I did not watch the coverage of the protests against Obamacare last weekend, nor the coverage of the actual passing of the health care bill, nor the coverage of President Obama’s signing. I had had enough by the time all this came up. I knew where I stood, nothing that happened in the last 24 hours was going to change my mind, and I definitely had better things to do.
Therefore I did not “see” any of that happen in real time, and cannot vouch for what happened one way or the other. I have seen some after-the-fact coverage on CNN and MSNBC, but just a little before I could get around to changing the channel.
But now I’m concerned about the accusations of racism being hurled at the Tea Party protesters. In particular, charges that they shouted epithets at black members of Congress as they were headed for the Capitol chambers to vote.
Direct Citizen Action:... Best Price: $0.47 Buy New $5.75 (as of 04:10 EST - Details)
If that charge is accurate, it points — at the very least — to pretty poor crowd control on the part of the Tea Party organizers. I do not believe they are so morally deficit as to condone something like that, or so politically tone-deaf that they wouldn’t realize how an incident like that can damage and even destroy a movement.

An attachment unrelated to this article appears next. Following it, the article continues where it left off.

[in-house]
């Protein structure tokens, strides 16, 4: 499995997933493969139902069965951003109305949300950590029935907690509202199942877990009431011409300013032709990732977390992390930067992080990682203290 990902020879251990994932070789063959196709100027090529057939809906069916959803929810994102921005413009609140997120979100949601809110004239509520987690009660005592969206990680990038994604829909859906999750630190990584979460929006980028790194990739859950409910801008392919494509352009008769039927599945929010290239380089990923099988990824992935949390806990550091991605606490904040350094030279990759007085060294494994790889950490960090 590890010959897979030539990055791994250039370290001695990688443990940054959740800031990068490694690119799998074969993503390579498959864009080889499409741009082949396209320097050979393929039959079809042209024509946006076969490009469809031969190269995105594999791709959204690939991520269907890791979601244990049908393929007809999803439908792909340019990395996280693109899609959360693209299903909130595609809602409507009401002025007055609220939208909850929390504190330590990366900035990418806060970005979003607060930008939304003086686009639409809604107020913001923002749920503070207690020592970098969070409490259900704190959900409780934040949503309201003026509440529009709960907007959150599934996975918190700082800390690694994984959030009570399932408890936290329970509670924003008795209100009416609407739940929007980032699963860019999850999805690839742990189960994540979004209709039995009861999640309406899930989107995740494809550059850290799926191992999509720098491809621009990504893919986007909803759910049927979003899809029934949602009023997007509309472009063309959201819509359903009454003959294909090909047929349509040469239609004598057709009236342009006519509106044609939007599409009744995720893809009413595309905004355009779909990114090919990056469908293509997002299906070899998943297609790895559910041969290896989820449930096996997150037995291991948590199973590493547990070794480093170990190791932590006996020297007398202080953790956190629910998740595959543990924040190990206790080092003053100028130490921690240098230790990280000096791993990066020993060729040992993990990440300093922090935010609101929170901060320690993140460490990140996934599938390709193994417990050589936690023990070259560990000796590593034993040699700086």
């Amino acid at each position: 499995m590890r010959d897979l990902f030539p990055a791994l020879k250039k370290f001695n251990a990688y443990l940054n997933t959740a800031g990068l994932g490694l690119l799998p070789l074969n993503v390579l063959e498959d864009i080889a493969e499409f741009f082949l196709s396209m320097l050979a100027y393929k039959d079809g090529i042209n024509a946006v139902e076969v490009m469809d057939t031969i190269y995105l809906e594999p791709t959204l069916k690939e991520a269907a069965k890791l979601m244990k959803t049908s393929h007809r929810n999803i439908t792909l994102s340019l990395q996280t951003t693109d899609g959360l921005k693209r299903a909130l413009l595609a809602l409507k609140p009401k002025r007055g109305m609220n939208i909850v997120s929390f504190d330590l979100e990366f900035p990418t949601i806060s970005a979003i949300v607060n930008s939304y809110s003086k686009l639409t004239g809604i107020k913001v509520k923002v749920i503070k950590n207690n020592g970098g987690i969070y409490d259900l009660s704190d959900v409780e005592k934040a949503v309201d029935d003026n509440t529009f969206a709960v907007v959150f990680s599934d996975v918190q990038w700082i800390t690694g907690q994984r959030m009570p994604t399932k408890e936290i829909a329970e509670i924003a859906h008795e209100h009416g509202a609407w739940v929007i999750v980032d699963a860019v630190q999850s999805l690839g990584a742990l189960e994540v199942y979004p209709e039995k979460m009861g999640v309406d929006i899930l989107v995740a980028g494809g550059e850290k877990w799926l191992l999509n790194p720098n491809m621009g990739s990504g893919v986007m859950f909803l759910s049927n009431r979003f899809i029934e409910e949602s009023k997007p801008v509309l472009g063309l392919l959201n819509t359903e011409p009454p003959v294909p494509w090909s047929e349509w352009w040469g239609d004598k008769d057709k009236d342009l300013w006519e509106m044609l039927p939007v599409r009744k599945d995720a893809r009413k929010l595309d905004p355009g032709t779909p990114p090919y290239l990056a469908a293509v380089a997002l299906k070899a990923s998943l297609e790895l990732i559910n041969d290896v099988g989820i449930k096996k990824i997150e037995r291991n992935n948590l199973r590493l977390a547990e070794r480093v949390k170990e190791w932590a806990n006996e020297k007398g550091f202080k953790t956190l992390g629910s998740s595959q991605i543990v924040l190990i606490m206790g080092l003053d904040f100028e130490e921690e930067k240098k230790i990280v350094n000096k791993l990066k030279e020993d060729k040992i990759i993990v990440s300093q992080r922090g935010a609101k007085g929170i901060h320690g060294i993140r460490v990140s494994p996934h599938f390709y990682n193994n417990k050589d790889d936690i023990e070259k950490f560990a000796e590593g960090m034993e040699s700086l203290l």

So, I turned with interest to an article forwarded to me, "Anatomy of a Racial Smear," by Jack Cashill. It appears to be a pretty well-reasoned article, even though it appears in a neocon rag (The American Thinker) that I don’t usually cite approvingly.
"Tea Party protesters scream u2018nigger’ at black congressman"
That’s the headline on an article Cashill says was written by reporter William Douglas, and published by the McClatchy Newspapers chain. I couldn’t believe a supposedly respectable newspaper chain would put something that inflammatory in print, so I started Googling, and here it is, right on the chain’s site.
The question then becomes, is it true? And Cashill does a convincing job of taking that headline apart, word by word, as well as the article itself. Truth, it appears, is pretty elusive. The smear, you come to believe, is everywhere in that McClatchy headline and article.
Dred Scottu2019s Reven... Best Price: $3.21 Buy New $4.00 (as of 10:15 EST - Details)